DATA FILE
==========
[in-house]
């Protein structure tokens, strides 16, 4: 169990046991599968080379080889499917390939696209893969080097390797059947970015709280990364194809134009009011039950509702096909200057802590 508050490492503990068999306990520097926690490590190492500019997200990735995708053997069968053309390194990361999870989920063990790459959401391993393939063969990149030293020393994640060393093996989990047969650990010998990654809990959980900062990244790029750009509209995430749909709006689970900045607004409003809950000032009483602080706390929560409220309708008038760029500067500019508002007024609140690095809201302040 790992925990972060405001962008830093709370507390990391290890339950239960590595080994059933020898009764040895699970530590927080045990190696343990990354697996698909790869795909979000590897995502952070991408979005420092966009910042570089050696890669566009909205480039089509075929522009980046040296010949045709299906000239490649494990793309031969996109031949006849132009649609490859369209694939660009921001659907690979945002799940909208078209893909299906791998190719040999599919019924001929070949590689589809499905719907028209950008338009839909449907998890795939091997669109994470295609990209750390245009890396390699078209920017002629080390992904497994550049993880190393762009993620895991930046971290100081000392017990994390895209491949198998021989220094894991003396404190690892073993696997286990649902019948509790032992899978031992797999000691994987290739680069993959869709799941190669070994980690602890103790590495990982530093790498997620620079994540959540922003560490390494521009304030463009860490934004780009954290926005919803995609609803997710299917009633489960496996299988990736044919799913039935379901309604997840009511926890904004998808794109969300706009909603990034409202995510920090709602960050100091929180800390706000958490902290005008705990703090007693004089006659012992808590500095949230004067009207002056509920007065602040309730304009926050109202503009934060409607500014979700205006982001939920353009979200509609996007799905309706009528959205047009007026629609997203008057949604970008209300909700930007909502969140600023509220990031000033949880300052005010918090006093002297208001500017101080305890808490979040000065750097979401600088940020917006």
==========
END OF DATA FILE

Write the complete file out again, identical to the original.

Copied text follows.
[in-house]
């Protein structure tokens, strides 16, 4: 169990046991599968080379080889499917390939696209893969080097390797059947970015709280990364194809134009009011039950509702096909200057802590 508050490492503990068999306990520097926690490590190492500019997200990735995708053997069968053309390194990361999870989920063990790459959401391993393939063969990149030293020393994640060393093996989990047969650990010998990654809990959980900062990244790029750009509209995430749909709006689970900045607004409003809950000032009483602080706390929560409220309708008038760029500067500019508002007024609140690095809201302040 790992925990972060405001962008830093709370507390990391290890339950239960590595080994059933020898009764040895699970530590927080045990190696343990990354697996698909790869795909979000590897995502952070991408979005420092966009910042570089050696890669566009909205480039089509075929522009980046040296010949045709299906000239490649494990793309031969996109031949006849132009649609490859369209694939660009921001659907690979945002799940909208078209893909299906791998190719040999599919019924001929070949590689589809499905719907028209950008338009839909449907998890795939091997669109994470295609990209750390245009890396390699078209920017002629080390992904497994550049993880190393762009993620895991930046971290100081000392017990994390895209491949198998021989220094894991003396404190690892073993696997286990649902019948509790032992899978031992797999000691994987290739680069993959869709799941190669070994980690602890103790590495990982530093790498997620620079994540959540922003560490390494521009304030463009860490934004780009954290926005919803995609609803997710299917009633489960496996299988990736044919799913039935379901309604997840009511926890904004998808794109969300706009909603990034409202995510920090709602960050100091929180800390706000958490902290005008705990703090007693004089006659012992808590500095949230004067009207002056509920007065602040309730304009926050109202503009934060409607500014979700205006982001939920353009979200509609996007799905309706009528959205047009007026629609997203008057949604970008209300909700930007909502969140600023509220990031000033949880300052005010918090006093002297208001500017101080305890808490979040000065750097979401600088940020917006």